Every place in the world has things that you can find only there; food, drinks, dance, language, crafts and special traditions together with weather and people's race build the culture and history of such places.
In Kagoshima, the most popular food and drinks are shouchu, satsumaage, kurobuta, and green tea. How about Kagoshima's traditional crafts? Do you know what are Kagoshima's traditional craftwork? Perhaps you know the Satsuma-yaki pottery or the Satsuma cut glass, don't you? Well..., it is more than that; There are over 30 different kinds of craftworks in Kagoshima prefecture, which are chosen as Prefectural traditional craftworks. This time I will introduce some of the most representative traditional Kagoshima craftworks.

Satsuma Suzuki / Satsuma Tin Ware

Tin was discovered in Kagoshima City in 1655. Tin became big business of Kagoshima, at that time. It was very expensive metal, same as gold and silver. Tin wares were produced only for Shimadzu family, the lord of Satsuma (now Kagoshima). Once the production of tin ware was established, it spread to the local people. Before the World War 2, there were over 15 tin workshops in Kagoshima City. However, now only 2 shops have taken over the traditional tin wares in Kagoshima now. In general, the process to make tin ware is as follows; Heat and melt pure tin. Mold out the tin. Grind and polish the tin. Draw picture with lacquer, and put the tin in acid.
There are many tin wares like sake pots and cups, wine cups, tea leaf case, plates, flower vases. It's said that tin is effective to purify the water. Sake warmed in a tin pot is said to be especially delicious.

Asada Tin workshop has been taking over their tradition.
"Tin is good to the Earth. You can recycle tin many times"
Shinichiro Asada (the Second master) says "To become a tinwork professional, it takes at least 30 years! 10 years for casting, 10 years for shaving and 10 years for drawing. I have been producing tinwork over 30 years, but I am still in training."

Asada Tin Workshop (Mr.Asada):
Taenokuchi-cho, Kagoshima City
/ 099-222-2752

Satsuma Kiriko
/ Satsuma Cut glass

Crimson, dark blue, golden red, yellow, purple, green.... beautiful cut glass. It is said that Satsuma cut glass was influenced by Chinese and Europe cultures. The cut glass work started in Kagoshima under the direction of the lord of Satsuma in 1855. Although cut glass production stopped for a while, it started again in 1985.
Take Seihin
/ Bamboo Craftworks

Kagoshima is the home of bamboo. Kagoshima's bamboo area is the biggest in Japan. Many bamboo products have been produced here for a long time. There are many bamboo products like flower vases, Japanese tea tools, cooking tools, bags, etc.
/ Japanese Paper

It is said that the production of Japanese paper started earlier in Kagoshima than in other regions of Japan, because Kagoshima used to have a lot of trees. Kamou paper is known as high quality white paper which is usually used for ink calligraphy. Tsuruta paper has been used for paper bags of Japanese tea for a long time. The paper is light brown and difficult to burn.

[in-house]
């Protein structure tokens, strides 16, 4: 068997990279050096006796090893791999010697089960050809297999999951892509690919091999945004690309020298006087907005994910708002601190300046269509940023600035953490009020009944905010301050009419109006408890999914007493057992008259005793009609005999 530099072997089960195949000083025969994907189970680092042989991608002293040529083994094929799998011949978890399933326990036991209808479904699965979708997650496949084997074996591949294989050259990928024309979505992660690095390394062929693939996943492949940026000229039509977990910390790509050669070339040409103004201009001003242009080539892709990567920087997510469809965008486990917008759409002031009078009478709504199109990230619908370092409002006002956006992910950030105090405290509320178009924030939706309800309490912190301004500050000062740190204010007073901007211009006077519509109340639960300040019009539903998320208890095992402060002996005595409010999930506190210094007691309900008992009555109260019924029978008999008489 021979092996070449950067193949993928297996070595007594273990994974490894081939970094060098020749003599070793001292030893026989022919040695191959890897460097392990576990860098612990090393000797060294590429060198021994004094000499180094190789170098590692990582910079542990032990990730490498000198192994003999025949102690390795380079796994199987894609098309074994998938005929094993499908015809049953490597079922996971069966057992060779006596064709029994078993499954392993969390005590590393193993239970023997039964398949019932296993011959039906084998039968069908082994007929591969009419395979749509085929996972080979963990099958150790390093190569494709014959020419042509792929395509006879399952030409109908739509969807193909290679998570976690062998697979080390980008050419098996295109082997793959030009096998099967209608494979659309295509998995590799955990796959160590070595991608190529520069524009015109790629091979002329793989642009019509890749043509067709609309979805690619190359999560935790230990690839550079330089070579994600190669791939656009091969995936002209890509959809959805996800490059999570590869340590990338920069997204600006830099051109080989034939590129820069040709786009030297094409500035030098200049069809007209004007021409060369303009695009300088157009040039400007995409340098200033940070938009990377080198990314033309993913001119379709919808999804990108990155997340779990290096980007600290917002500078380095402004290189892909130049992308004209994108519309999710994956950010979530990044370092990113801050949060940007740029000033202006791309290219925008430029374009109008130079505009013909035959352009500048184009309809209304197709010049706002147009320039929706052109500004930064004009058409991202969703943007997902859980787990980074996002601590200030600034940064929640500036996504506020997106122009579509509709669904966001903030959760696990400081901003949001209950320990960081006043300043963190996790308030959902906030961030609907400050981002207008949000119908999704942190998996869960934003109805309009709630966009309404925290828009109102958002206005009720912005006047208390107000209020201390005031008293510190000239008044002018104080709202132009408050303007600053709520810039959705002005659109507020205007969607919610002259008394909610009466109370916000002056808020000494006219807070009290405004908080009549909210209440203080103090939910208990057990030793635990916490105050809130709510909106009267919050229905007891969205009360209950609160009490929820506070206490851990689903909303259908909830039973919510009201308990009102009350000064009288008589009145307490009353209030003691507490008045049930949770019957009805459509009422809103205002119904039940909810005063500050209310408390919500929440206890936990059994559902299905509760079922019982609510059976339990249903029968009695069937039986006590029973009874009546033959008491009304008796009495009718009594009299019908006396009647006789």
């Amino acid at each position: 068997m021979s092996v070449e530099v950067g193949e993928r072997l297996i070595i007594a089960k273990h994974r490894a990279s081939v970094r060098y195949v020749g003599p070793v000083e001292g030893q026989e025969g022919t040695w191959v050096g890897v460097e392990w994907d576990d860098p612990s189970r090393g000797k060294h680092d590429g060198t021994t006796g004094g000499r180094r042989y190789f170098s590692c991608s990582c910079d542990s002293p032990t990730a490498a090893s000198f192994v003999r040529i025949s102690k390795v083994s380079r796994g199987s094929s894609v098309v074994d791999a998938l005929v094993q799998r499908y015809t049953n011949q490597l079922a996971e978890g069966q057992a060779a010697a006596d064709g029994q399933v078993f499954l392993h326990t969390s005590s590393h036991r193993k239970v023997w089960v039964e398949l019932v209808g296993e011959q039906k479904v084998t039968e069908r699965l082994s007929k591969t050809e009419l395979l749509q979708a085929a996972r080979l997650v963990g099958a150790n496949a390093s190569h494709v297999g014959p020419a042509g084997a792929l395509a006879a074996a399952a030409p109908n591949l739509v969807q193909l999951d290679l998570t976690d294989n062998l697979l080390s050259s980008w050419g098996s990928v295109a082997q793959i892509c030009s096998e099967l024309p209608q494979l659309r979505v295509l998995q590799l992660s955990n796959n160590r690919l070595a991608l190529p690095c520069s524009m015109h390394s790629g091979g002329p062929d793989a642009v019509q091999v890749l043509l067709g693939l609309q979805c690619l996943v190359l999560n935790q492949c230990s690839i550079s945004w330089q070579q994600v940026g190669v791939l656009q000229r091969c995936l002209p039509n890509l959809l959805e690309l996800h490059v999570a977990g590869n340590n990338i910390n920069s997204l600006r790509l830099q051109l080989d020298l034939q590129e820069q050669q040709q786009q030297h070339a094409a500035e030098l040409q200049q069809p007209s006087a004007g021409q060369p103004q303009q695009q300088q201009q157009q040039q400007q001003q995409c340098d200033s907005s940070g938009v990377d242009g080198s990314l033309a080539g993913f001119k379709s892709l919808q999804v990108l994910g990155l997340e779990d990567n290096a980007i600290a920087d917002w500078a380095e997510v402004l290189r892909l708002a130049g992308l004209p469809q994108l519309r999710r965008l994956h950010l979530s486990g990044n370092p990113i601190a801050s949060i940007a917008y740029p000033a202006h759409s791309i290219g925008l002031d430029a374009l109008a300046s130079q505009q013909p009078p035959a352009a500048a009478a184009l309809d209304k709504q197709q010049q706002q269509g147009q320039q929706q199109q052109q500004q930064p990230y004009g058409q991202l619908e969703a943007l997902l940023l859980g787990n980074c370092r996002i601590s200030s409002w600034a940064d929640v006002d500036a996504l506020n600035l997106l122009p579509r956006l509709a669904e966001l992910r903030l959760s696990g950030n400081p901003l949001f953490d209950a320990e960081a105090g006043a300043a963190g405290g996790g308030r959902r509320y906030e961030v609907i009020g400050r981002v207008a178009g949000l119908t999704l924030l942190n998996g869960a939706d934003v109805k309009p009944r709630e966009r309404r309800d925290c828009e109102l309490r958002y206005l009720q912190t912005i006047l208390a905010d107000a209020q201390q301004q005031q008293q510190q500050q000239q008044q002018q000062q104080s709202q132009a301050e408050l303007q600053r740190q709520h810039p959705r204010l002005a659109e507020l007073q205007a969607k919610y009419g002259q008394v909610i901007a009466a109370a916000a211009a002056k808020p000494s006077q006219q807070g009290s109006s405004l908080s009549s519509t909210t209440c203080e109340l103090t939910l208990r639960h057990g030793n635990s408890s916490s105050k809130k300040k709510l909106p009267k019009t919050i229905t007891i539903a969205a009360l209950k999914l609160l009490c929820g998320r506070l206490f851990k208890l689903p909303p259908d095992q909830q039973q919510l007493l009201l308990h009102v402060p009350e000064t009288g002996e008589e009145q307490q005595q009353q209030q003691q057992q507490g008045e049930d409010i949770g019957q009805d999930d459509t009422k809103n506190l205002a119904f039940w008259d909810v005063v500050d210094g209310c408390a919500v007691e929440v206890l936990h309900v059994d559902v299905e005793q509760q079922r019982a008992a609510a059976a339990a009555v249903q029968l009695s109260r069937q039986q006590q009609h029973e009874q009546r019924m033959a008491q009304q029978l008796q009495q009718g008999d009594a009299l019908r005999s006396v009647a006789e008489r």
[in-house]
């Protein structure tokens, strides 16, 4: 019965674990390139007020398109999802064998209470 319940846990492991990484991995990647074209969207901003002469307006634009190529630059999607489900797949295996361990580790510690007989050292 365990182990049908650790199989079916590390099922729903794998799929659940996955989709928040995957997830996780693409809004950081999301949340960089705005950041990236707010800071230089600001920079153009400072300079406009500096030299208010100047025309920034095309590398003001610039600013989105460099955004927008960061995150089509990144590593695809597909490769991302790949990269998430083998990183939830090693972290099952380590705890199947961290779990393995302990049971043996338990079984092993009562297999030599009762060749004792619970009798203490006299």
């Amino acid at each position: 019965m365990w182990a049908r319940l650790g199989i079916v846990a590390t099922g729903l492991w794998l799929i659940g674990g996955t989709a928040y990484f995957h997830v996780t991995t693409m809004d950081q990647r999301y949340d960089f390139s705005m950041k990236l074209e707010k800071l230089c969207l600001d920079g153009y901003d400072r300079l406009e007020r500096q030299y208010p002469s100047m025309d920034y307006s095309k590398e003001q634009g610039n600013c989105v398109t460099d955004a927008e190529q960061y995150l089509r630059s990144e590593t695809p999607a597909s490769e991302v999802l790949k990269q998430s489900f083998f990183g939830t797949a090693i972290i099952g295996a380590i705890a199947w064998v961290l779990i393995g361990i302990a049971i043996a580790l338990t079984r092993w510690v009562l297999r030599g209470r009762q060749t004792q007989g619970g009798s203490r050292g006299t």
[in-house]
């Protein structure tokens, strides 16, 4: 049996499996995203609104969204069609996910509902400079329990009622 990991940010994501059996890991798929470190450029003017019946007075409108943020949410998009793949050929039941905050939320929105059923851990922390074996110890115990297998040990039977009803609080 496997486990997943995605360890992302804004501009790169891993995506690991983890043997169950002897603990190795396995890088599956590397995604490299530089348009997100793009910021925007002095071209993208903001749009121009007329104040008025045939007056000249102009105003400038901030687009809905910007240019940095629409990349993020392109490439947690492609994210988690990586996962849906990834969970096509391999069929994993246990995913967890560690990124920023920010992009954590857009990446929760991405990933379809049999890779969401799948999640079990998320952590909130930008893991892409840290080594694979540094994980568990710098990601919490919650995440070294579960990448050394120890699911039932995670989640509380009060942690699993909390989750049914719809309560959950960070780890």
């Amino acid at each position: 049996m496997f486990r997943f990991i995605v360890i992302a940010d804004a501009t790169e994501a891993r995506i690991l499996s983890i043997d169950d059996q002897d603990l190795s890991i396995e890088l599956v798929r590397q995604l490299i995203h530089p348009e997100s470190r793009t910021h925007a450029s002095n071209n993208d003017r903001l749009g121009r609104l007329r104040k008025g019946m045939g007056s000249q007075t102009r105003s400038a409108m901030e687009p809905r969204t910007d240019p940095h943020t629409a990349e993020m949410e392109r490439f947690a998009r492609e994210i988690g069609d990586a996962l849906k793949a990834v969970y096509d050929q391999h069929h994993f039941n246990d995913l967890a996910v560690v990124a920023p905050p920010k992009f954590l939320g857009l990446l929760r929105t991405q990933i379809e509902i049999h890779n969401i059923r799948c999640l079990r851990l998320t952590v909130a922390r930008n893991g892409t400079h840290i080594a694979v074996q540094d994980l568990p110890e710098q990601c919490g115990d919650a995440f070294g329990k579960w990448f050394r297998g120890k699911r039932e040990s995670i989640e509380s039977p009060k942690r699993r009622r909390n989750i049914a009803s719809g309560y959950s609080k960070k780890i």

Chiran Kasa Chochin / Chiran Umbrella Lantern

An umbrella shaped lantern is made of bamboo and Japanese paper. It started as a samurai's job about 150 years ago. At that time, only samurai were allowed to make umbrellas. It is said that Gosuke Tominaga got the idea of the umbrella lantern, while he was making an umbrella. The lantern was used as a lantern, an umbrella, and sometimes as a weapon at that time. It was used mainly by high class people. In the period around Taisho to the beginning of Showa, umbrella lanterns were made of thin silk with gorgeous paintings for interior decoration. These beautiful lanterns were exported to America as decorative pieces before the war. After the war started, the production of lanterns stopped for about 40 years, until the 4th Imao Tominaga restarted the tradition again. Now, he is the only producer of this beautiful traditional craft work. It looks simple to make, but there is many processes and needs very sensitive skills. Cut a bamboo into 32 equal part, and put it together after shaving each parts finely. Paste Japanese paper on an umbrella shaped bamboo top and bottom. Put two umbrellas together with Japanese paper and a lantern is formed. To produce beautiful work, you need to be patient and have accurate skill. When it is lit, the soft light through the Japanese paper shows you the beautiful harmony of bamboo lines and colorful Japanese paper. Not only popular in Japan, there are sometimes orders from abroad. Mr. Tominaga has become the last remaining artisan of this beautiful traditional craft.